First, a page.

For all you folks that rushed to the drug store to stock up on iodine following the Fukushima nuclear reactor meltdown in March, rest easy. Researchers from the University of California San Diego (UCSD) have released the first quantitative study of radiation leaked from the meltdown, and the result is that although radiation levels across California spiked because of the meltdown, it was not enough to warrant any hazard to human health in the U.S.
Atmospheric chemists from UCSD were led by Mark Thiemens, Dean of the Division of Physical Sciences at UCSD, in an effort to measure radioactive sulfur levels in the air following the meltdown. When nuclear fuel rods melt, neutrons are released, and collide with chloride ions in the seawater used to cool the reactors. This results in the loss of a proton from the nucleus of the chloride atom, turning it into a radioactive form of sulfur. To avoid hydrogen (another product of the cooling process) from exploding, the vapors from the seawater are released into the atmosphere. When introduced to the air, the radioactive sulfur reacts with oxygen to make sulfur dioxide gas and sulfate particles.
These particles were carried via winds from Japan to North America, sparking alarm that the U.S. and Canada would experience the same kind of radioactive fallout seen in neighboring countries to the Chernobyl disaster of 1986. But fears of mutated babies, high cancer rates and radioactive crops may be put to rest with the UCSD study’s findings.
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Thiemens and his team noticed an unprecedented spike in radioactive sulfur in the air following news of the meltdown, and using a model based on the National Oceanic and Atmospheric Administration’s observations of atmospheric conditions were able to pinpoint that the radiation was indeed coming from Fukushima. The team then calculated how much radiation was actually leaked, concluding that 400 billion neutrons were released per square meter surface of the reactor’s cooling ponds.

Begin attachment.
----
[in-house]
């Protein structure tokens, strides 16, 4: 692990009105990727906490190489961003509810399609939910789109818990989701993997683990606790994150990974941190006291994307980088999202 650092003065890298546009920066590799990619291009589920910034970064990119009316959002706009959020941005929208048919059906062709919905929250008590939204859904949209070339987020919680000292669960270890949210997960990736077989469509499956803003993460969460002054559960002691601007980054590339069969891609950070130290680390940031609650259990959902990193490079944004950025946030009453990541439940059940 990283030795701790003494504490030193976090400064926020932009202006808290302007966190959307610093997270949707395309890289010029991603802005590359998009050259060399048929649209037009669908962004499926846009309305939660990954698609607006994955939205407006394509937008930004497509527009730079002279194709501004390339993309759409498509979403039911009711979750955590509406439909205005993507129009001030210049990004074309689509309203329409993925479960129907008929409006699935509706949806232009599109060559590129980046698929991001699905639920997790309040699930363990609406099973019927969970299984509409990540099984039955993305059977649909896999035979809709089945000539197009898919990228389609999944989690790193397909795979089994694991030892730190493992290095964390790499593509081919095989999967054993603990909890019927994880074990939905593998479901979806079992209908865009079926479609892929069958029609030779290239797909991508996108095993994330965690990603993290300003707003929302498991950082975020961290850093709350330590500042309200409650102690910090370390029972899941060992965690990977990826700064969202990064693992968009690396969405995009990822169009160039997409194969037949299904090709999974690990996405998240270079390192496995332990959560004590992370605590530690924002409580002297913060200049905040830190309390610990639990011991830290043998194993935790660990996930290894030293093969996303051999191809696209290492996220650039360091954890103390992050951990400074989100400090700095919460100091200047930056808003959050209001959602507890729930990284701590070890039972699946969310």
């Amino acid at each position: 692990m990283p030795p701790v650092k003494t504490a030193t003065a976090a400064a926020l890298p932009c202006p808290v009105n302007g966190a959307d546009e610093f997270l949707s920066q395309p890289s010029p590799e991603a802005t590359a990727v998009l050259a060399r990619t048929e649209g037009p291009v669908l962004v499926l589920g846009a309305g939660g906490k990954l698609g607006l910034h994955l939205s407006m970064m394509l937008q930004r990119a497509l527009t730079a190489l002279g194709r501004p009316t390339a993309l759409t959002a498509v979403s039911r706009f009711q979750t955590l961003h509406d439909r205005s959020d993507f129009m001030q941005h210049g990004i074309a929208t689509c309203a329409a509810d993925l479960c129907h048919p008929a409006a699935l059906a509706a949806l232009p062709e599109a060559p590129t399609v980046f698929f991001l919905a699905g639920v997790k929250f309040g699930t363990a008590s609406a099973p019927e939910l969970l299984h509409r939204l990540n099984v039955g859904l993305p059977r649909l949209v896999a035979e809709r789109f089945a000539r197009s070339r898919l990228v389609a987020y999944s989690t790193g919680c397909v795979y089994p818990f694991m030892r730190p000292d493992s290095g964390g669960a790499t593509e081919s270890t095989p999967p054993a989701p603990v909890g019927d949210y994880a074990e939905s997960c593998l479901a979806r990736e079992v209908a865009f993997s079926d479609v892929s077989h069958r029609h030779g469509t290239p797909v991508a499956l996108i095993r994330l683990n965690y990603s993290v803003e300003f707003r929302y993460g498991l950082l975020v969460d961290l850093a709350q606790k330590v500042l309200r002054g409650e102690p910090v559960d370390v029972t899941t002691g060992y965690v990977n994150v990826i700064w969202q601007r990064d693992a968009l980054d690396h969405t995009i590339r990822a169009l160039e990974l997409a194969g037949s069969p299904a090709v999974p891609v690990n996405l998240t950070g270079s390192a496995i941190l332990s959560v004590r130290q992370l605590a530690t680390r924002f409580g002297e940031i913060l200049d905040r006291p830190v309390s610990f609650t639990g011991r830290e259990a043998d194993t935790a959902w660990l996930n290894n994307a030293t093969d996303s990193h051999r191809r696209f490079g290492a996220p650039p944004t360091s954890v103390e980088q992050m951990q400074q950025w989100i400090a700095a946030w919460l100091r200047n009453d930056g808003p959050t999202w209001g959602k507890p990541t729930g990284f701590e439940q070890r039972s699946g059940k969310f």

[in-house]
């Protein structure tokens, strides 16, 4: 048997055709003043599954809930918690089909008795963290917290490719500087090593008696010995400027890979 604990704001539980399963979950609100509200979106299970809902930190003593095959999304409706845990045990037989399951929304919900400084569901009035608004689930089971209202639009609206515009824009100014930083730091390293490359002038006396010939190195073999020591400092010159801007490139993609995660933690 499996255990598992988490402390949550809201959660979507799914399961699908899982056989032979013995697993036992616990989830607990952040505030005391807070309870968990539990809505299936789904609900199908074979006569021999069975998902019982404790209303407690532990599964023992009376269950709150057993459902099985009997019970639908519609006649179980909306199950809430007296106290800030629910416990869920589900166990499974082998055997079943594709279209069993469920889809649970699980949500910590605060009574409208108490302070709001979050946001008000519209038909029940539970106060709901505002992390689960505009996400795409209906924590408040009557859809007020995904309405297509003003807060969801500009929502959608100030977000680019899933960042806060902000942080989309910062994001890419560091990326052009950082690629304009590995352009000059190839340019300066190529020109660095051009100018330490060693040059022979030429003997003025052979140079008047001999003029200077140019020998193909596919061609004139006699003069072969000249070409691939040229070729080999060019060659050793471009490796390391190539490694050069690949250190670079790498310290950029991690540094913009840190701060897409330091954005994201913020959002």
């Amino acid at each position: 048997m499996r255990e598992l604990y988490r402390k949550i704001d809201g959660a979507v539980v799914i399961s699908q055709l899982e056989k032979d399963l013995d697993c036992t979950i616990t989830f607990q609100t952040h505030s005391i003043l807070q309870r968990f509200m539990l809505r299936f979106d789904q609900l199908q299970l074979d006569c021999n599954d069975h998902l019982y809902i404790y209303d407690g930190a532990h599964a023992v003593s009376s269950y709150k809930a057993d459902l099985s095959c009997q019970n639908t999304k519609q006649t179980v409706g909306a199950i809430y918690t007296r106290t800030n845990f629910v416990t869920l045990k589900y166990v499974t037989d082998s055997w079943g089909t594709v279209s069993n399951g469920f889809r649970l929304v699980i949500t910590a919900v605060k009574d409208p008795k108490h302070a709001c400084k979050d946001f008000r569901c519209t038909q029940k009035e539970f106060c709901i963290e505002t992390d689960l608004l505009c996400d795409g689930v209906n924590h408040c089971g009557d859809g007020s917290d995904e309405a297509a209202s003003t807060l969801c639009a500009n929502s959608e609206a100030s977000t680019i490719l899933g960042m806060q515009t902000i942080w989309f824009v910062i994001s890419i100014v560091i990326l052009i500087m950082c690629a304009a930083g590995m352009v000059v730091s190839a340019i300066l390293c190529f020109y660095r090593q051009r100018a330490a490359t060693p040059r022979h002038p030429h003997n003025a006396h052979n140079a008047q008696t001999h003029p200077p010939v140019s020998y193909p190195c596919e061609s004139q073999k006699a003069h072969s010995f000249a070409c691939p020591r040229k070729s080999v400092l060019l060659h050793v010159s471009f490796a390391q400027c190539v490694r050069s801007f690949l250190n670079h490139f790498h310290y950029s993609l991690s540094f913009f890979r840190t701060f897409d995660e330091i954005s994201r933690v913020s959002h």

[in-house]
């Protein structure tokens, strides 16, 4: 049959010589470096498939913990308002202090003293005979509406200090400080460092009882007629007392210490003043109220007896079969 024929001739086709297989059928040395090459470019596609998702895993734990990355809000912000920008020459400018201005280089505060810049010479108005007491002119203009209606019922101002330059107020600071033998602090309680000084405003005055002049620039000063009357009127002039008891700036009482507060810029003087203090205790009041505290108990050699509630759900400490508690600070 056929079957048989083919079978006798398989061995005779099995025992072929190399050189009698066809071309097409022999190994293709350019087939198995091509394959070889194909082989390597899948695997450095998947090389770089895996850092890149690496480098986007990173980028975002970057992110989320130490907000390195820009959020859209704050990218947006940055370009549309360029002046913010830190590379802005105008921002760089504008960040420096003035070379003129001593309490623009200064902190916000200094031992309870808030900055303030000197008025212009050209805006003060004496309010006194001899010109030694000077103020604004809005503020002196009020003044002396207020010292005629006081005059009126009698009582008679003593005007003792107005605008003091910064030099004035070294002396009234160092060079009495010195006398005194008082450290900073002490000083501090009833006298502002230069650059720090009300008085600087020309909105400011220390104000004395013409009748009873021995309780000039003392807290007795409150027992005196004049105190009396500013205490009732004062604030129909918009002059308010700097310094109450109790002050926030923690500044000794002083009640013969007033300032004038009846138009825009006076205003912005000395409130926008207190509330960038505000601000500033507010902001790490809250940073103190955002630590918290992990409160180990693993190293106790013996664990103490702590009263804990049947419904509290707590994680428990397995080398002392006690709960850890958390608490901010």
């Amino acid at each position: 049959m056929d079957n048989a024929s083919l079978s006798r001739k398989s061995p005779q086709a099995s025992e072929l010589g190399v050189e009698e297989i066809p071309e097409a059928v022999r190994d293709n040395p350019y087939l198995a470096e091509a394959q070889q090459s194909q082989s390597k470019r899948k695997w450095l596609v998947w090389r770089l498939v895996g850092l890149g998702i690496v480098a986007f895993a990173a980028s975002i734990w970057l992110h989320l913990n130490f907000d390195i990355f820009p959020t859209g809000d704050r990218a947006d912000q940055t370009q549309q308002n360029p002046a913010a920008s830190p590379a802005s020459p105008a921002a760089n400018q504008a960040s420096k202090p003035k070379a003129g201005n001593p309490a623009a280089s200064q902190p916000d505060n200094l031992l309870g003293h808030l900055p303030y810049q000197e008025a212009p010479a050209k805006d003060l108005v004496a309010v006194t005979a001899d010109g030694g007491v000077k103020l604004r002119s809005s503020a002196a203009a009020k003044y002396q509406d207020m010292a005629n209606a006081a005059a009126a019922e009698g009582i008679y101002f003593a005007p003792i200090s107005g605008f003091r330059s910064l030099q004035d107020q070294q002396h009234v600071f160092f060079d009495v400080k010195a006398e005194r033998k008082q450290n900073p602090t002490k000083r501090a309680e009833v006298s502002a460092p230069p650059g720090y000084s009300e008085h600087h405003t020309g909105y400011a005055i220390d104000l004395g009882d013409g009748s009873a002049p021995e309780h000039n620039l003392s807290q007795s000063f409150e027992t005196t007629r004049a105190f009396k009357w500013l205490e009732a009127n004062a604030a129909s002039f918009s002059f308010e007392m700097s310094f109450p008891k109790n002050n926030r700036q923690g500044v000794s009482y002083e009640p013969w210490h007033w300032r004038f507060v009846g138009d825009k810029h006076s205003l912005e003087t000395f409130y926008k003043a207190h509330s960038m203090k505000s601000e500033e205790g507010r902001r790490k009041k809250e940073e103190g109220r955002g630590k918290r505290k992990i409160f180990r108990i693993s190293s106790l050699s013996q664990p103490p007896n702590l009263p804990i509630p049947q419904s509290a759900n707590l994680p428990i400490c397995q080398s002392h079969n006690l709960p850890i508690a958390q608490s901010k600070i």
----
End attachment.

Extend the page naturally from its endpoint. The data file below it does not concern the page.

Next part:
"You know how much seawater they used, how far neutrons will penetrate into the seawater and the size of the chloride ion," says team member Antra Priyadarshi. "From that, you can calculate how many neutrons must have reacted with chlorine to make radioactive sulfur."
The team believes that for the levels of radiation observed in California, the concentrations a kilometer above the ocean around Fukushima must have been 365 times higher than normal levels. In California, the team measured 1501 atoms of radioactive sulfur in sulfate particles per every cubic meter of air. Yet, despite the higher than normal levels observed in California within the team’s four-day testing period, the team concludes that the levels are not dangerous to human health.
"Although the spike that we measured was very high compared to background levels of radioactive sulfur, the absolute amount of radiation that reached California was small," said Thiemens. "The levels we recorded aren't a concern for human health. In fact, it took sensitive instruments, measuring radioactive decay for hours after lengthy collection of the particles, to precisely measure the amount of radiation."